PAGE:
Courtesy JERRY TARRER
Columbia will soon attempt to reduce expenses and its workforce with its second employee buyout in two years, announced in a March 1 email to faculty and staff.
According to Jerry Tarrer, vice president of Business Affairs and CFO who sent the email with Senior Vice President and Provost Stan Wearden, the Voluntary Separation Incentive Program is a response to the college’s current financial situation as well as faculty and staff inquiries regarding another buyout.
Tarrer said a total of 87 faculty and staff members are eligible for the buyout, including 51 faculty members and 36 staff members. Requirements for faculty members to apply for the buyout include being actively employed full time, holding a tenured position and having served at least 10 years at the college by May 31. Eligible staff members must also be actively employed full time at the college, served a minimum of 20 years at the college and must be 55 or older by May 31.
Incentives include one year of the annual full-time salary, tuition assistance for the participants, their spouse or dependents, and medical insurance coverage benefits. These incentives are substantially more than what was offered in the previous buyout—three months of benefits. Tarrer said this change was made to increase participation in the buyout.
“It was really to sweeten the spot to make it something that would be more appealing to the staff and faculty,” Tarrer said.
The first buyout in 2015 was offered to 73 faculty and 61 staff members, with more than 60 employees accepting the plan, according to the March 1 email.
Michelle Gates, former vice president of Business Affairs and CFO, said at the time of the 2015 VSIP that the college had no plans for a second buyout, but Tarrer said the college opted for another VSIP to respond to the needs of the college. The March 1 email also said there are no plans to have a third, but told The Chronicle the college cannot commit to a decision without examining the circumstances at that time.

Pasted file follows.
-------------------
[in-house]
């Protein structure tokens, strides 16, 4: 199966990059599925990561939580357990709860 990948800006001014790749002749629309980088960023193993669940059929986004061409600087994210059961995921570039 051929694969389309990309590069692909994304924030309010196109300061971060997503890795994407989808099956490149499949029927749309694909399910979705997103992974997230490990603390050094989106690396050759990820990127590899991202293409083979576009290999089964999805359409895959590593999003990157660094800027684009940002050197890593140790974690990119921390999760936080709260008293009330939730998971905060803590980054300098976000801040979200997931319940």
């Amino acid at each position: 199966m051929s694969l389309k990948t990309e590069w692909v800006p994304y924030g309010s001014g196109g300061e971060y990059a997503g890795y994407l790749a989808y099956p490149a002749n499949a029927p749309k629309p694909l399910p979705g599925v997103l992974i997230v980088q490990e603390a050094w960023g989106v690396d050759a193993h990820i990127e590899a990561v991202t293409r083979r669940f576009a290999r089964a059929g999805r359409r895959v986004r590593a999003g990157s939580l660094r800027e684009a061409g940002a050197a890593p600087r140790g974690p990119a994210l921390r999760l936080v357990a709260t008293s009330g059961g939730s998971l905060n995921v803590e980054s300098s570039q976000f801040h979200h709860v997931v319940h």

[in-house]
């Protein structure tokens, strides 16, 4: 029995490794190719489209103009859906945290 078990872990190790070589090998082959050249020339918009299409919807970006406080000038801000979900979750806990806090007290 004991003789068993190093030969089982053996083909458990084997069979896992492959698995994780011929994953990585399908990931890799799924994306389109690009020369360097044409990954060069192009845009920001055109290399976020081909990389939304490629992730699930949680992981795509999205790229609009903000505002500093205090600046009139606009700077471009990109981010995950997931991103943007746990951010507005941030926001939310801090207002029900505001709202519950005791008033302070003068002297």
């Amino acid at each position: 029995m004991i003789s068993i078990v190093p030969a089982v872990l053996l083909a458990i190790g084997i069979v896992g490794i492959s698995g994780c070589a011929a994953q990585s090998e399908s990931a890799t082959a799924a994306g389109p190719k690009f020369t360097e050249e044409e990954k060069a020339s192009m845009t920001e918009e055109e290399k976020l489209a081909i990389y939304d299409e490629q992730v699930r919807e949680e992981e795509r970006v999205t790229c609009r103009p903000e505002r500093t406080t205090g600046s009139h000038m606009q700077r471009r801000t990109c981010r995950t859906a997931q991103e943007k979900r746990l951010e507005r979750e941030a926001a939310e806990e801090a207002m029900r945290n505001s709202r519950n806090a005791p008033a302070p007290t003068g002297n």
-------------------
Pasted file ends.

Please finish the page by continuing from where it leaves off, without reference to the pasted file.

“We continue to be diligently addressing some of our fiscal challenges,” Tarrer said. “It was an opportunity to both address [faculty and staff] demand and the fiscal challenges.”
The efforts of the college to save money come after several years of enrollment declines, including a loss of 850 students from the Fall 2015 to Fall 2016 semester, as reported Oct. 3, 2016 by The Chronicle.
Although the buyout is meant to help the college, it could potentially have negative long-term effects, according to Ray Franke, professor of higher education at University of Massachusetts Boston.
“It may sweeten the deal on an individual level, but we have to think about the long-term repercussions,” Franke said. “It’s likely, looking at the trends that we’ve seen, that these [faculty] positions are not being replaced with tenure track positions.”
Some job descriptions may be strategically adjusted in order to prevent any gaps with the loss of faculty and staff members, including relying more heavily on adjunct faculty members to teach courses, Wearden said.
“It’s not the wisest thing to just replace a position with the identical position,” Wearden said. “You need to think about where the discipline’s going, do we need a different set of skills and knowledge, and is it important to replace this position in this department or is there another department that needs a position. This gives us an opportunity to do that.”